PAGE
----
Santa’s Reindeer

Santa’s reindeer are all female and possibly on drugs.

Our primary source of information regarding Santa’s reindeer is the 1823 Clement Clarke Moore poem A Visit from St. Nicholas (aka ‘Twas the Night Before Christmas). As one of the most influential cultural artifacts regarding Santa Claus, the poem tells us that Santa’s sleigh is pulled through the air by eight reindeer. Rudolph, the red-nosed reindeer, is optionally added to the front of the team based on the Robert Lewis May 1939 story.

All Female Crew

Reindeer are a species of deer native to the northernmost regions of the planet. As an Arctic and sub-Arctic animal they are well-suited to assist Santa at the frigid North Pole even though they are not naturally found at the pole. Reindeer (or caribou as they are known in North America) graze primarily on lichen which is found a bit south of the North Pole. Their ability to see ultraviolet light, an ability beyond our human visual spectrum, allow reindeer to spot food, predators, and mates more easily amongst the highly reflective snow.

Christmas greeting card from 1921 featuring Santa and his flying antlered reindeer.

In pop-culture Santa’s reindeer are almost always depicted as having antlers. Both male and female reindeer grow, shed, and regrow their antlers. Male reindeer shed their antlers around November, female reindeer in late May. Given this time frame, all of Santa’s antlered reindeer must be female.

As for Rudolph, who would confusingly be a female reindeer with a male name, his/her red nose could be attributed to the reindeer nasal system which contains nasoturbinal bones. This system of curled bones increases the surface area with thin tissue inside reindeer noses which helps to warm air on the way in and recapture moisture when breathing out. It may not be glowing red, but for ordinary reindeer their noses are an evolutionary feature that enable them to live in harsh winter conditions.

The Amanita muscaria, aka the Fly Agaric mushroom, is the iconic mushroom featured throughout pop culture, which is native to Northern Europe.

Magic Mushrooms

In any of the original stories of Saint Nicholas his mode of transportation would have been a horse or a donkey. The introduction of reindeer moves the story, and Santa Claus, to the frosty areas of Northern Europe/Asia. As for flying reindeer, the ability to fly is not commonly found in reindeer. One theory for this association comes from the shamanistic religions of these northern cultures.

Due to the historically migratory nature of Laplanders they did not have a regular supply of alcohol until the recent past. It would have been fairly cumbersome to move alcohol production on a regular basis, let alone the challenge of keeping the yeast alive & active in the extreme cold. So instead as a way to come closer to God, or just go out of their minds, they had the Amanita muscaria, aka the Fly Agaric, aka hallucinogenic mushrooms.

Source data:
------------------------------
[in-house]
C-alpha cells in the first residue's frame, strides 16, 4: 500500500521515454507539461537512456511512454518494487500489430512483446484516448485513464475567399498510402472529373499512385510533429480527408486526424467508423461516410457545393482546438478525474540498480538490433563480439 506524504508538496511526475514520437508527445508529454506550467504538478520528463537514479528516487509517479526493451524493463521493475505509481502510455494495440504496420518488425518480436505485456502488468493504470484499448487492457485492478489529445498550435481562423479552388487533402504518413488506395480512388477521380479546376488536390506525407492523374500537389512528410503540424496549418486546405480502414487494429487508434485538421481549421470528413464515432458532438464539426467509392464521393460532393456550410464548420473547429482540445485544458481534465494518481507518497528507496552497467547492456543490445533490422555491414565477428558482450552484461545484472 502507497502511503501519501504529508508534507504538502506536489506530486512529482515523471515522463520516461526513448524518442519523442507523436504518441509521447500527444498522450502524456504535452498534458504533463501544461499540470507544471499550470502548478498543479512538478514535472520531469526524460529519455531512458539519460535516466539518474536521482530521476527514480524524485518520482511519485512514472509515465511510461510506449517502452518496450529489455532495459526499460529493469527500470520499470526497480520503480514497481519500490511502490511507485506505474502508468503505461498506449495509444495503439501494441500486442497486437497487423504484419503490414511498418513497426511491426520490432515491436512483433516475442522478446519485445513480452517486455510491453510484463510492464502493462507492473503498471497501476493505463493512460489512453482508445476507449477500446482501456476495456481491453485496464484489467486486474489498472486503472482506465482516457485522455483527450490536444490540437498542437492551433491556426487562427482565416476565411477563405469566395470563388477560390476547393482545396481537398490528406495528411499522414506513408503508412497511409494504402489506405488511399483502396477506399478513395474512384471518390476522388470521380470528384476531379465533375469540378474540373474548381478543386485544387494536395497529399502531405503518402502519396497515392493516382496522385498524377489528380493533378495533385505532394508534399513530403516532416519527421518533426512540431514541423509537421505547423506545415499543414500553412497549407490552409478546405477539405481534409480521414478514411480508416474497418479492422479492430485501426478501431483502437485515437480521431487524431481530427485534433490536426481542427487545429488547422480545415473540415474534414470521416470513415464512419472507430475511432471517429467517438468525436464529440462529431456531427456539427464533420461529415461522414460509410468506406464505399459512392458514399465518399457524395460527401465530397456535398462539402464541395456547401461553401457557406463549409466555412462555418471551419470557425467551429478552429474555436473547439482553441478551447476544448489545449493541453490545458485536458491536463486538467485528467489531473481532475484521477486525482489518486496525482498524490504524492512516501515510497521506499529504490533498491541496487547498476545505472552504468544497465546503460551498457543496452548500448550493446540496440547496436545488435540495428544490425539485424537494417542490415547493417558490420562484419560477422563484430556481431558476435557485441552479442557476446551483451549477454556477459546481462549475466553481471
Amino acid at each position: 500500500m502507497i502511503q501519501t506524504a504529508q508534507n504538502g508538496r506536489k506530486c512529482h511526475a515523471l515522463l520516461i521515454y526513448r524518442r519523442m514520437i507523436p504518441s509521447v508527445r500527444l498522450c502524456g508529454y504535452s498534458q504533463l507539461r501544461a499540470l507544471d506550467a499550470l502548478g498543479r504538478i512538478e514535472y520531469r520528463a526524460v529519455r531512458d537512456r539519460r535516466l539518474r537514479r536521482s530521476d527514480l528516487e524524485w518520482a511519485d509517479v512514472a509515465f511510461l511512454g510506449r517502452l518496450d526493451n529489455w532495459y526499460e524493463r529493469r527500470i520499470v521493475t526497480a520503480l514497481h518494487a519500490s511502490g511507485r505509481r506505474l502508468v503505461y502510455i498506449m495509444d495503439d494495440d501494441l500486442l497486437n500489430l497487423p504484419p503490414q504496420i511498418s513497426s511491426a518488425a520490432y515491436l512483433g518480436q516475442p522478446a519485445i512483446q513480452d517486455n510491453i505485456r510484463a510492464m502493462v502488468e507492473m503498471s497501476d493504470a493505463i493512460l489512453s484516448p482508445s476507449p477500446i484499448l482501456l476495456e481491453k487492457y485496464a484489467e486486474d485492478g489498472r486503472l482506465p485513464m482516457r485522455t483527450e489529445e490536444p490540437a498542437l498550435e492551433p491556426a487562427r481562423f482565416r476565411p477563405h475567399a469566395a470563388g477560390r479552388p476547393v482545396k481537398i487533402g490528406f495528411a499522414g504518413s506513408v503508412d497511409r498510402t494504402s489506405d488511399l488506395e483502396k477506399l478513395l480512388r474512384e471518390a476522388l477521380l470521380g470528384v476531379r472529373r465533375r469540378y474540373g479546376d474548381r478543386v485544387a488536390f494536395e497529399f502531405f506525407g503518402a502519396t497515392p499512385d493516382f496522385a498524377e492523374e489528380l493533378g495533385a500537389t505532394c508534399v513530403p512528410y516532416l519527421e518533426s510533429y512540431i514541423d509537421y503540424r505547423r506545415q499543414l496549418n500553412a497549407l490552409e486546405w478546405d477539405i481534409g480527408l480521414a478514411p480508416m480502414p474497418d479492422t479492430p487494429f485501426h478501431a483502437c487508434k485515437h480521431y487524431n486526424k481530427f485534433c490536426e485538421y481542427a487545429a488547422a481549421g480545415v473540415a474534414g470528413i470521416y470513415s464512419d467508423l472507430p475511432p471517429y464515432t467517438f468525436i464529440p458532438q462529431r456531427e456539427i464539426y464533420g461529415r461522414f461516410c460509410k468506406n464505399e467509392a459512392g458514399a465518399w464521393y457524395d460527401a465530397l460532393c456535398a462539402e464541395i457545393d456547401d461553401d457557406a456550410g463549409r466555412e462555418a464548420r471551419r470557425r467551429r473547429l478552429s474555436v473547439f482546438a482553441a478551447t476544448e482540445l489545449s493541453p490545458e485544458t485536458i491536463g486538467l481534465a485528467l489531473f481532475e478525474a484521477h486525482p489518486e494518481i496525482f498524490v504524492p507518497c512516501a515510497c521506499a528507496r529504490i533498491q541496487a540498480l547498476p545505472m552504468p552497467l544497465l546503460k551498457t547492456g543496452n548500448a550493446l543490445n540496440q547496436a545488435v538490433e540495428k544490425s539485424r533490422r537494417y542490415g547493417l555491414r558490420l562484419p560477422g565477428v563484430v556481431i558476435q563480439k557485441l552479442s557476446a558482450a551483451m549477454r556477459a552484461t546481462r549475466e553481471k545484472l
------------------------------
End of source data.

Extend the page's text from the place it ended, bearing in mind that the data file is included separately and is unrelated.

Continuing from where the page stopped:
On its own the Fly Agaric is hallucinogenic but poisonous. To reduce the toxic poisonous effects, but still get the hallucinogenic benefit, you have to process them. Outside of just eating lichen, reindeer will also eat the Fly Agaric mushroom. The people of these northern regions learned you could “process” the mushrooms through the reindeer. After the animals had eaten the mushrooms people would collect and ingest the reindeer urine to receive the psychoactive benefits of the mushrooms with less of the toxic effects. Interestingly they would also “process” the mushrooms through other humans, which has a long (and fairly disgusting) history of people drinking the urine of others to get high.

As for flying reindeer, when the reindeer are high on the mushrooms their movements are erratic (but not flying). When humans are on the mushrooms however, they have reported taking shamanistic journeys with winged reindeer transporting them to the highest branches of the World Tree. Less dramatically, sitting around high on mushrooms, people thought their reindeer were flying before their eyes.

Added info: The reindeer ability to see ultraviolet is a feature shared with their deer relatives. As such, for hunters wearing new blue jeans, deer probably see you coming long before you see them, negating any orange or camouflage you may be wearing on the rest of your body. The blue hues of new jeans stand out as especially vibrant for animals who can see ultraviolet.

Jingle Bells

The hell-raising sleigh song that became a Christmas standard.

Jingle Bells was published in 1857 under the title One Horse Open Sleigh. It wasn’t until it was reissued in 1859 that it got the title we know today. It was written by James Lord Pierpont, the uncle of Wall Street titan John Pierpont Morgan (aka. J.P. Morgan). By all accounts James Pierpont was a pretty awful person. He lived for adventure, traveled the world, abandoned his family, didn’t attend his first wife’s funeral nor did he care for their children after she died, he fought for the south in the Civil War despite being from an abolitionist family in Massachusetts, etc. But he did write one of the most famous Christmas songs of all time despite the fact that the song isn’t about Christmas.